The reactions I had towards the Christian worldview disturbed me because the most powerful spiritual experience in my life was one of Jesus and the Holy Spirit. It was what some would call a peak experience. It was undeniable. The time that followed is embedded in my memory as the epitome of walking a spiritual path with authenticity. This happened on the heels of the peace movement, during the rise of the feminist movement, and smack in the middle of the 1970's Jesus movment. It changed me. Yet, life as an adult was just beginning and I had a long list of dreams to catch - in Manhattan.

This recent experience was worlds away from the Lutheran religion of my upbringing. The only resemblance they had to one another was some language. Jesus, God, Holy Spirit, for example. Other than that, one was an experience, the other, an orthodoxy. One was a peace, the other a liturgy. One was authentic and raw, the other was dressed in patent leather, white gloves, and yes m'aams.

What I couldn't have understood then was that it was a new movement with the freedom to invent itself...which meant we also had freedom to be ourselves in it.

This is key.

This movement continued on and eventually changed form as most things do when it organizes itself, particularly if men are the sole decision makers. The outcome, in recent history, often tends to take the form of bureaucracy or hierarchies of power. Without the framework in place to protect its spiritual integrity, a movement will adopt the contorted shape of whoever had the strongest lobby and loudest voice or deepest pockets. The unintended consequence is lack of balance and, without intervention, eventual collapse. Some of this served and some didn't.

Fast forward.

2011.

As I came to the fork, one road asked me to join it in the experience of God as I'd known it. The other asked me to look at my own reflection and state what I really believed about God. Was it an idea that enamoured me? Was it code to be part of certain groups, yet had no substance? Was it a form of denial by giving me a fantasy escape or illusion to turn to when there was nowhere else to go within? Or was there someplace within my experience, consciousness, or that deep place of knowing that actually had an answer already? Was it hidden so far away that it hadn't been uncovered in a long time? Or was it an oasis in the desert of my paradigmatic illusions?

I've always been teased about being a Pollyanna when it comes to people and differing worldviews. This isn't because I'm naive, however. I'm far from that. But I am a believer in the goodness of people in general.

This is true even in the face of having a sister who hated me to the point of wanting to kill me on many occasions. It was often hard to find the goodness in her, even when I wrote part of her behavior off as mental illness, making it not personal to her or me. It did not keep me from being afraid of her though.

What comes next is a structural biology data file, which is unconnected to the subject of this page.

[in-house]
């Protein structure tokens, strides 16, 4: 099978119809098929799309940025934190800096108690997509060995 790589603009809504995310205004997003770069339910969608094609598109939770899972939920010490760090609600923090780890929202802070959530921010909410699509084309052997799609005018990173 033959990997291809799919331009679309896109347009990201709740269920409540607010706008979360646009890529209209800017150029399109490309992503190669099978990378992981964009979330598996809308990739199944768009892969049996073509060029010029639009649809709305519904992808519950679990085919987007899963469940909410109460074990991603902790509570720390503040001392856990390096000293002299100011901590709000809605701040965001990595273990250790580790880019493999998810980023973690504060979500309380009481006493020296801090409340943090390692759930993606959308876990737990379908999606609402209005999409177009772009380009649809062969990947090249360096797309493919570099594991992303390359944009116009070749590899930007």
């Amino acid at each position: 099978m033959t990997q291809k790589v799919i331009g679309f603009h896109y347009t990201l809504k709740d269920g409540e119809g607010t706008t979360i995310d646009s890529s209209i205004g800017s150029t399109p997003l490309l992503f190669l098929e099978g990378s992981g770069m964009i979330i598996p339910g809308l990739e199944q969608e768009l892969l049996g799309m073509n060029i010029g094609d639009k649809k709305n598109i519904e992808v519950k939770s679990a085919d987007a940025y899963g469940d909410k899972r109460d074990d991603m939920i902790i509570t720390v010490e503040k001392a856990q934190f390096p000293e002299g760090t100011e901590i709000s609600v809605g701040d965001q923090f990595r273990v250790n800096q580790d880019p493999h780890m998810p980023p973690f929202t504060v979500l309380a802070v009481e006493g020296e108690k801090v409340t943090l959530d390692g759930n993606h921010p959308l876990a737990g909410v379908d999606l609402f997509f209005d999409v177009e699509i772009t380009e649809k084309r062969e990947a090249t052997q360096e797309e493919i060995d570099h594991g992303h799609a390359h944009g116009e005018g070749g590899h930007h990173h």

People's differing worldviews can appear to be so deeply polarized that each side can only see evil, selfishness, or hate in the opposing party. This isn't their fault, in one sense, because our sight, whether it be worldview or the sense of physical sight itself, is always revealed through contrast. The more attached we are to the opposite, which acts as the stage to reveal the other against, the more it appears to be against us. This is crucial to understand about people and how we come to believe something, or how we see the world.

The only way to have clarity of sight is from a nondualistic frame of mind. For this to be really effective, however, it must include the heart. A nondualistic heart does not presuppose it will be bias towards one side. As a matter of fact, it would not be. It would be clear without prejudice. And without anger or the feeling of love, which are opposing emotions. Pure love, however, the kind we think of as spiritual transcendence is not the love we feel. It is the love we are, probably because we don't have a word for it other than our english word of love. Perhaps it's time to find one.


The big question that arose as I faced this fork in the road is ... if my beliefs as they relate to religion have lost their importance to me, and my feathers stand up when I'm around some Christian people, and more traditional churches barely make sense to me or inspire me at all, why do I still feel so deeply connected to a spiritual flow inside me? And why does this particular flow, that seems to be deep, deep, deep inside below all that is me, feel like its connected to what I'd come to call the Holy Spirit and the Spirit of Christ? What was it if my mind and reason couldn't attach it to what everyone else said it was? Where had I gone wrong?